Taking on new debt is pretty easy and it usually only takes a signature on the dotted line and proof of employment income to get a car loan, a new credit card or a small line of credit. Getting a mortgage is more involved; below you will find the 10 steps it takes to finance your new home.
1) Find a friend
Find a mortgage professional you feel comfortable talking to about the largest investment of your life. It can be a bank mortgage specialist, independent mortgage broker or consultant, even some financial planners can offer mortgage advice and services. If you don’t already know someone, ask your friends and family for referrals to professionals they have enjoyed dealing with, or go online and read some reviews. Whichever way you go, do be confident with your choice and don’t be afraid to call a few professionals before you find one you look would like to work with.
2) Fill out the mortgage application
The details in your application are going to be confirmed by the lender with supporting documentation so be as accurate as possible when it comes to income, assets, liabilities and monthly payment amounts. This along with a conversation with you, the borrower, will allow us to understand your financial profile so we can determine the best way to structure your mortgage submission for an approval.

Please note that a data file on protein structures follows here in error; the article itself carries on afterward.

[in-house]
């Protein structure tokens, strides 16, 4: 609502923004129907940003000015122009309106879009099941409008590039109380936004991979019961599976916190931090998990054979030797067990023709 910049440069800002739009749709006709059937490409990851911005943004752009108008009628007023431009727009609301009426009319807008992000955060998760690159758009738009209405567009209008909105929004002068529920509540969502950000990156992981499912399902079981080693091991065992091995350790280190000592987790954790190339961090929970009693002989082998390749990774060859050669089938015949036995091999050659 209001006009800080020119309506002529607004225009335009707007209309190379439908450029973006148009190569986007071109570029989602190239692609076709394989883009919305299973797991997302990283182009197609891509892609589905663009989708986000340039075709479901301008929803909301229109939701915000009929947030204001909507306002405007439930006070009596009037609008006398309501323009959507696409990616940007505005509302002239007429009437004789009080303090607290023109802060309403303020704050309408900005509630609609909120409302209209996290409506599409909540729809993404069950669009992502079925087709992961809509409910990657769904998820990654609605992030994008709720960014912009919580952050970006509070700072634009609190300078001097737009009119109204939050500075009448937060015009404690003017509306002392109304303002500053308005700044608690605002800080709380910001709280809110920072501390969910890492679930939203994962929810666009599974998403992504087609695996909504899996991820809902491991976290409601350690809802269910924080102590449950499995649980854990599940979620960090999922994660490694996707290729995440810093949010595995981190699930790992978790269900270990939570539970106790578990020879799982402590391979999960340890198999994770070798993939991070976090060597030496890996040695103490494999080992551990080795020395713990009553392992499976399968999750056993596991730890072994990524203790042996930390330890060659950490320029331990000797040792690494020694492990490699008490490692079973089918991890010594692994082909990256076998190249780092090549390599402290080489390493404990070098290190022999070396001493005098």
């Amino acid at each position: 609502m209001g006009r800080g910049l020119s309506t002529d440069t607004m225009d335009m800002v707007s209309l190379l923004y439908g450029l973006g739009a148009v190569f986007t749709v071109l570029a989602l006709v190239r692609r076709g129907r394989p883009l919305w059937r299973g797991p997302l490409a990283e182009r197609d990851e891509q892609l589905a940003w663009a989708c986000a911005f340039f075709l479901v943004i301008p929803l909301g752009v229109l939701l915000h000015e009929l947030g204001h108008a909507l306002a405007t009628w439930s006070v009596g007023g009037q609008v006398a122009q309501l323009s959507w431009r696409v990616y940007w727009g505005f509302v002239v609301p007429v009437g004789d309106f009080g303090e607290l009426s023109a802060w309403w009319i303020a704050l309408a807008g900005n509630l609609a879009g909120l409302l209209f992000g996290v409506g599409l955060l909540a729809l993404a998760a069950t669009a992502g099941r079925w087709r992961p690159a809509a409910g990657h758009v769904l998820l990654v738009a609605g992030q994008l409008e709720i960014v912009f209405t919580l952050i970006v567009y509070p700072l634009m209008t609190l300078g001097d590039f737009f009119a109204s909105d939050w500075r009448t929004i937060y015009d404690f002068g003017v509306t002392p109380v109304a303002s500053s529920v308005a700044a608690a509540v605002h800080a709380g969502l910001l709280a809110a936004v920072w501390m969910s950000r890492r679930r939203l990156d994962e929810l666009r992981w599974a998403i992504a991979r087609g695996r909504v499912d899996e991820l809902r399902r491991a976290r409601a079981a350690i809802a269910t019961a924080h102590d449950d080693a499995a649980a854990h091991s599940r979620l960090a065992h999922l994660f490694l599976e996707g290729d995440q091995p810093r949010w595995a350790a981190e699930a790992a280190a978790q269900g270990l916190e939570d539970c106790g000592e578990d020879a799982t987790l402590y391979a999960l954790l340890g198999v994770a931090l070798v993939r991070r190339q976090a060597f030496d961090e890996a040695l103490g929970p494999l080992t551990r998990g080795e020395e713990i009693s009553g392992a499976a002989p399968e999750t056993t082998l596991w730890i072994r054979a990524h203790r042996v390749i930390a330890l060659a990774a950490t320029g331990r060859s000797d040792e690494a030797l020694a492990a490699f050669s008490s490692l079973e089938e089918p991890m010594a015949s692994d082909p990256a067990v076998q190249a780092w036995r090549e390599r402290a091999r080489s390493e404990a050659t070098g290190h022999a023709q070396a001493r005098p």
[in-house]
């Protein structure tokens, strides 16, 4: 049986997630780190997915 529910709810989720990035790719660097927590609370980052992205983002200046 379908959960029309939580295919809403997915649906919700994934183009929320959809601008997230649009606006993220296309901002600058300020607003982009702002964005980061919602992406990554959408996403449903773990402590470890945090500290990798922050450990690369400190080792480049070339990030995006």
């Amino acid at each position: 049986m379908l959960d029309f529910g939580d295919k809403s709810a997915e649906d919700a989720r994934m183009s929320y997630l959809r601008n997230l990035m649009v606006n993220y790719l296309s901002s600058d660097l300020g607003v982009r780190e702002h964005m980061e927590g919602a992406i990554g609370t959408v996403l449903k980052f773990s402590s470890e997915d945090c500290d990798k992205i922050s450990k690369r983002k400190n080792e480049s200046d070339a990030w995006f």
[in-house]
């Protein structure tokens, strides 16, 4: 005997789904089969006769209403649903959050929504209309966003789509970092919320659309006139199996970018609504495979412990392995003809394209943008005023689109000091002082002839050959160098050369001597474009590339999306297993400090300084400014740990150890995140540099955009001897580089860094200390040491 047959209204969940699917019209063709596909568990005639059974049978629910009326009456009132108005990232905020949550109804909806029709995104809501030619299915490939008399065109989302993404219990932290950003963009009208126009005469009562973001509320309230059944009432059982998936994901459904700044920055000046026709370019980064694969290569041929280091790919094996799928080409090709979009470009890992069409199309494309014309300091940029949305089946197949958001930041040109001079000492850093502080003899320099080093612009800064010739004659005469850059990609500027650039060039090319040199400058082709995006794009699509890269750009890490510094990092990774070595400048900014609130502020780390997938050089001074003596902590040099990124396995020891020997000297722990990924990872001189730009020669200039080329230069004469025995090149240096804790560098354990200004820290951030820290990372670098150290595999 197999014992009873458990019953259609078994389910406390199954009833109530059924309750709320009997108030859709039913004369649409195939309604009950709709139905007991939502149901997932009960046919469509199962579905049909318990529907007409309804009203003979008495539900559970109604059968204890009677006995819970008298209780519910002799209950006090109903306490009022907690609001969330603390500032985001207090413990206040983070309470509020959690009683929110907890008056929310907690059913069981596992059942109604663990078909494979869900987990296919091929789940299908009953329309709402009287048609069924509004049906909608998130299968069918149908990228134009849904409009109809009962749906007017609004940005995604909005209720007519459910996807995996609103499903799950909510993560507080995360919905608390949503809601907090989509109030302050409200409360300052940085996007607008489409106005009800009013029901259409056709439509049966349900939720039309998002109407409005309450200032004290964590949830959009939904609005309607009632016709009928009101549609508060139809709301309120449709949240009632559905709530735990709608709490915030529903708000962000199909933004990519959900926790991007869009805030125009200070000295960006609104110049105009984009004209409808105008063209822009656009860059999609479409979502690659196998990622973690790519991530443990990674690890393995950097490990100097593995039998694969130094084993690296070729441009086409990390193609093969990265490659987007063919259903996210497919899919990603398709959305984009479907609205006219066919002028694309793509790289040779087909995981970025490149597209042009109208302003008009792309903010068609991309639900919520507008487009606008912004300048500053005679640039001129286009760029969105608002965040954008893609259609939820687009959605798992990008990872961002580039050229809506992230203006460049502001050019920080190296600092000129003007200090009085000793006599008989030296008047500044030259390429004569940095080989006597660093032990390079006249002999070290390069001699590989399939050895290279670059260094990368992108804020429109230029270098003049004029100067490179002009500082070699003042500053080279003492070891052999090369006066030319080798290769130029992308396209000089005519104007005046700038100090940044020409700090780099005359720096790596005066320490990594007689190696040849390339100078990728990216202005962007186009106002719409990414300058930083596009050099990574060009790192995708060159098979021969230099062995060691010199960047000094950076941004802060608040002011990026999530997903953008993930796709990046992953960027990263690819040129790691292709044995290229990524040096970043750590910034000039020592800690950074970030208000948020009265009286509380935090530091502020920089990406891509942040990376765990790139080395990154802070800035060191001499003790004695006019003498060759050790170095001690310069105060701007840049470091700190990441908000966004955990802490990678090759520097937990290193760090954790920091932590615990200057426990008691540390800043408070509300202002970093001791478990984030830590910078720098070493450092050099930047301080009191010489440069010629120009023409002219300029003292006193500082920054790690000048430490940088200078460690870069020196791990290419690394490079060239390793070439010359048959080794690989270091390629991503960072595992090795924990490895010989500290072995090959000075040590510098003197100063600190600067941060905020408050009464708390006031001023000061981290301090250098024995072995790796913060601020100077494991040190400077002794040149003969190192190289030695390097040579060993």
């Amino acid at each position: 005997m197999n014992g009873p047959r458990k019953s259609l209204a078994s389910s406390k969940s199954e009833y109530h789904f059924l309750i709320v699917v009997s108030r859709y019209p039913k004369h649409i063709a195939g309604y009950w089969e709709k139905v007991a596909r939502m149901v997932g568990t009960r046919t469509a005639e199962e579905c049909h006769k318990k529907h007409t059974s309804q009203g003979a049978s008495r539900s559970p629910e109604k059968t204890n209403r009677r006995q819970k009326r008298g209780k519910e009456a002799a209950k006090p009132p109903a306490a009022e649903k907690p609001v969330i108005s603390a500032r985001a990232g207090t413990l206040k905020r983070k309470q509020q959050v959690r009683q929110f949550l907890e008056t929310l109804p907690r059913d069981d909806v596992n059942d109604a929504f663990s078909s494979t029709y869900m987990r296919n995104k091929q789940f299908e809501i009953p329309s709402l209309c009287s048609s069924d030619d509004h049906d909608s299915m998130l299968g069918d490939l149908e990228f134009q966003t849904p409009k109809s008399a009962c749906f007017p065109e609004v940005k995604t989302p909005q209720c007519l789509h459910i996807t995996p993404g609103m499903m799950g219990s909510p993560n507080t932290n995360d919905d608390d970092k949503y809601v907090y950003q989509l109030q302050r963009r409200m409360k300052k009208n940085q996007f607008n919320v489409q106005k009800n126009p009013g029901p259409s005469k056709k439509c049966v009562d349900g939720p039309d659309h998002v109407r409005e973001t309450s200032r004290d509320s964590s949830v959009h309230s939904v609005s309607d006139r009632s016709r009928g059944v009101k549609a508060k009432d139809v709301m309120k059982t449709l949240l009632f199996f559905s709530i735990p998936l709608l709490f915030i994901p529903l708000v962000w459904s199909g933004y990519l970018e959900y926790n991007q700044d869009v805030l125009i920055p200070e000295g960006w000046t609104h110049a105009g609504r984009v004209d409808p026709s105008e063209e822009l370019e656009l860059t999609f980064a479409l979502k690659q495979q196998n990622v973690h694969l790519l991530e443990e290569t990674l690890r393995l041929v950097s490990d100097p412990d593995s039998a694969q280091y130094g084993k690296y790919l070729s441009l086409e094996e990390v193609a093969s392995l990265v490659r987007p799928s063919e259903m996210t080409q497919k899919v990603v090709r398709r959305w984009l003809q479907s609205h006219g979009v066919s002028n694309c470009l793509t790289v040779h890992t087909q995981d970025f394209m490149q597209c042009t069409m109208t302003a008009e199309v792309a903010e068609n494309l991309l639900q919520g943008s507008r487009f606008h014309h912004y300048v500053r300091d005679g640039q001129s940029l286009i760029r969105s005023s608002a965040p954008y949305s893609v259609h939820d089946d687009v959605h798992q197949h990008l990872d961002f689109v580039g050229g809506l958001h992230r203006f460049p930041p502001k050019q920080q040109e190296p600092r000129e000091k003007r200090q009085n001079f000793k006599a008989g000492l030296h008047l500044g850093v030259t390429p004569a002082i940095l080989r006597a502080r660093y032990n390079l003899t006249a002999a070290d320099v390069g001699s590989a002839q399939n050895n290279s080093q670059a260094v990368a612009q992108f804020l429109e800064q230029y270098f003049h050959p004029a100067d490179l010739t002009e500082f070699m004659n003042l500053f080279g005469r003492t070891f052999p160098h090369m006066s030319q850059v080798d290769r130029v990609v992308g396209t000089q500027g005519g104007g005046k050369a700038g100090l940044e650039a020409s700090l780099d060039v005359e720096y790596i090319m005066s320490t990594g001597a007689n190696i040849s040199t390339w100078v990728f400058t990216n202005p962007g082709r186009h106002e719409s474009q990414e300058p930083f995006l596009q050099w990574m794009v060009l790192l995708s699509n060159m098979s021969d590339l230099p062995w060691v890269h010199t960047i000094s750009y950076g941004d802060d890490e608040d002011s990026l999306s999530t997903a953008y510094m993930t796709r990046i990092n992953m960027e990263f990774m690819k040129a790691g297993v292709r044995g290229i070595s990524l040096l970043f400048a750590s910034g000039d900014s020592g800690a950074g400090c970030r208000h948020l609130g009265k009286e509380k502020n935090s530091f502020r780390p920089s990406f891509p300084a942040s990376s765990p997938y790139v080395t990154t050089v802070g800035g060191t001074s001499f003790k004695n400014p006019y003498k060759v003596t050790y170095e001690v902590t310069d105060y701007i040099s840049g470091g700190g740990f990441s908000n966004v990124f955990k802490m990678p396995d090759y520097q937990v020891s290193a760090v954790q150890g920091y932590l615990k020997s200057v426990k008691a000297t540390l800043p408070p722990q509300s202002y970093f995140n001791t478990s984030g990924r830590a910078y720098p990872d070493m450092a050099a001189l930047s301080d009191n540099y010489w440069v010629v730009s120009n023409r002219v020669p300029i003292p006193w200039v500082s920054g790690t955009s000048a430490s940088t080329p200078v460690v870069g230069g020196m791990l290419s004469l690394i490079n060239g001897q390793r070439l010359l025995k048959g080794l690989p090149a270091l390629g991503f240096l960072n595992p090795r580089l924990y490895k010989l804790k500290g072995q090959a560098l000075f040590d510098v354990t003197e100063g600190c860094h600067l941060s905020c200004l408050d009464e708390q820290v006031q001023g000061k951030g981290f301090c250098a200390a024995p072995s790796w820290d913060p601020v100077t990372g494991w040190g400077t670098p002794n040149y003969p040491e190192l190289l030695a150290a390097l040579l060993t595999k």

3) Get a pre-approval
Once we have discussed what kind of mortgage best suits your needs, we will then submit your application to a lender for a pre-approval. Whether it’s a true pre-approval or just a rate-hold from a lender, a pre-approval will give you an idea of your maximum purchase price when you are shopping for a new home. Most rate-holds vary from 90- 120 days. Keep in mind, a pre-approval is just the lender giving you the okay based on what you have told them as they still have to review the property as well as all supporting documentation before your mortgage is “unconditionally” approved.
4) Upfront documents may be required
Depending on how the pre-approval process goes for you, the potential mortgage lender may want to see some upfront documentation. If you are not able to provide any of the documents that are required from you, talk to your mortgage professional about an alternative that will still be accepted by the lender.
5) Happy House Hunting!
Now that you know what the upper end of your price range is, you can go shopping. Whether you are working with a realtor or not, it is always important to know what you are getting into so ensure you have at the very least a financing condition on any offer to purchase document you write. If you are thinking of buying privately, make sure you speak to a lawyer or realtor to ensure your best interests are protected. Once you do find a home and want to make an offer, you will be required to provide an initial deposit of usually $2000 – $5000 at the very least upfront with the remainder of the downpayment due about 2 weeks before closing .
6) Submit the property for approval by your mortgage lender